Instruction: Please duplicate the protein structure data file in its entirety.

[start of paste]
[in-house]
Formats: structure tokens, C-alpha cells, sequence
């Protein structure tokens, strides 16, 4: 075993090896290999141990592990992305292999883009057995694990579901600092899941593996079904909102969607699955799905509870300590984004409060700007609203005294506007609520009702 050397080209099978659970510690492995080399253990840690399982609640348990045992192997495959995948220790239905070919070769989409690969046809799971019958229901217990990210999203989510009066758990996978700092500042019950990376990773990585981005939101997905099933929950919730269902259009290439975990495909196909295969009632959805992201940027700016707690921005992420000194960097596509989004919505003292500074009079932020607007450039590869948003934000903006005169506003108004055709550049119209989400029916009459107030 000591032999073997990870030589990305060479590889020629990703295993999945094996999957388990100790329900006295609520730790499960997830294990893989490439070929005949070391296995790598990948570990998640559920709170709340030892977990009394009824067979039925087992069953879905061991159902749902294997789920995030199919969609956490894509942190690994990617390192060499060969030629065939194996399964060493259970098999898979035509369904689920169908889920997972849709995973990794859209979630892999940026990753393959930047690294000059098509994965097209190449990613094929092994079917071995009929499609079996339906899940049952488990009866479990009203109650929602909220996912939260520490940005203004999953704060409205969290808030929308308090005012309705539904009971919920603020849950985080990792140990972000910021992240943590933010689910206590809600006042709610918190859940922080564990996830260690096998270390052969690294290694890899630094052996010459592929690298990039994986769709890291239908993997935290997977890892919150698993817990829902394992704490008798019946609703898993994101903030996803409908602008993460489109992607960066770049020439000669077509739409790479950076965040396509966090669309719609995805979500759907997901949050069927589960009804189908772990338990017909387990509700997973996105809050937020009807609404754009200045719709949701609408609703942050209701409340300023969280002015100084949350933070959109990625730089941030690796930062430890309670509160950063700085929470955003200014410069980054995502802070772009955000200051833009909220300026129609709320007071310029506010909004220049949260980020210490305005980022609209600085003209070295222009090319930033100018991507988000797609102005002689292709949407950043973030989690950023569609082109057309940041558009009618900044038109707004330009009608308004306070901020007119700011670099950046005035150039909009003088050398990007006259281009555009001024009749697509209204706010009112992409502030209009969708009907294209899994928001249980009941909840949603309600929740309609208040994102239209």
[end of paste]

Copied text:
[in-house]
Formats: structure tokens, C-alpha cells, sequence
């Protein structure tokens, strides 16, 4: 075993090896290999141990592990992305292999883009057995694990579901600092899941593996079904909102969607699955799905509870300590984004409060700007609203005294506007609520009702 050397080209099978659970510690492995080399253990840690399982609640348990045992192997495959995948220790239905070919070769989409690969046809799971019958229901217990990210999203989510009066758990996978700092500042019950990376990773990585981005939101997905099933929950919730269902259009290439975990495909196909295969009632959805992201940027700016707690921005992420000194960097596509989004919505003292500074009079932020607007450039590869948003934000903006005169506003108004055709550049119209989400029916009459107030 000591032999073997990870030589990305060479590889020629990703295993999945094996999957388990100790329900006295609520730790499960997830294990893989490439070929005949070391296995790598990948570990998640559920709170709340030892977990009394009824067979039925087992069953879905061991159902749902294997789920995030199919969609956490894509942190690994990617390192060499060969030629065939194996399964060493259970098999898979035509369904689920169908889920997972849709995973990794859209979630892999940026990753393959930047690294000059098509994965097209190449990613094929092994079917071995009929499609079996339906899940049952488990009866479990009203109650929602909220996912939260520490940005203004999953704060409205969290808030929308308090005012309705539904009971919920603020849950985080990792140990972000910021992240943590933010689910206590809600006042709610918190859940922080564990996830260690096998270390052969690294290694890899630094052996010459592929690298990039994986769709890291239908993997935290997977890892919150698993817990829902394992704490008798019946609703898993994101903030996803409908602008993460489109992607960066770049020439000669077509739409790479950076965040396509966090669309719609995805979500759907997901949050069927589960009804189908772990338990017909387990509700997973996105809050937020009807609404754009200045719709949701609408609703942050209701409340300023969280002015100084949350933070959109990625730089941030690796930062430890309670509160950063700085929470955003200014410069980054995502802070772009955000200051833009909220300026129609709320007071310029506010909004220049949260980020210490305005980022609209600085003209070295222009090319930033100018991507988000797609102005002689292709949407950043973030989690950023569609082109057309940041558009009618900044038109707004330009009608308004306070901020007119700011670099950046005035150039909009003088050398990007006259281009555009001024009749697509209204706010009112992409502030209009969708009907294209899994928001249980009941909840949603309600929740309609208040994102239209």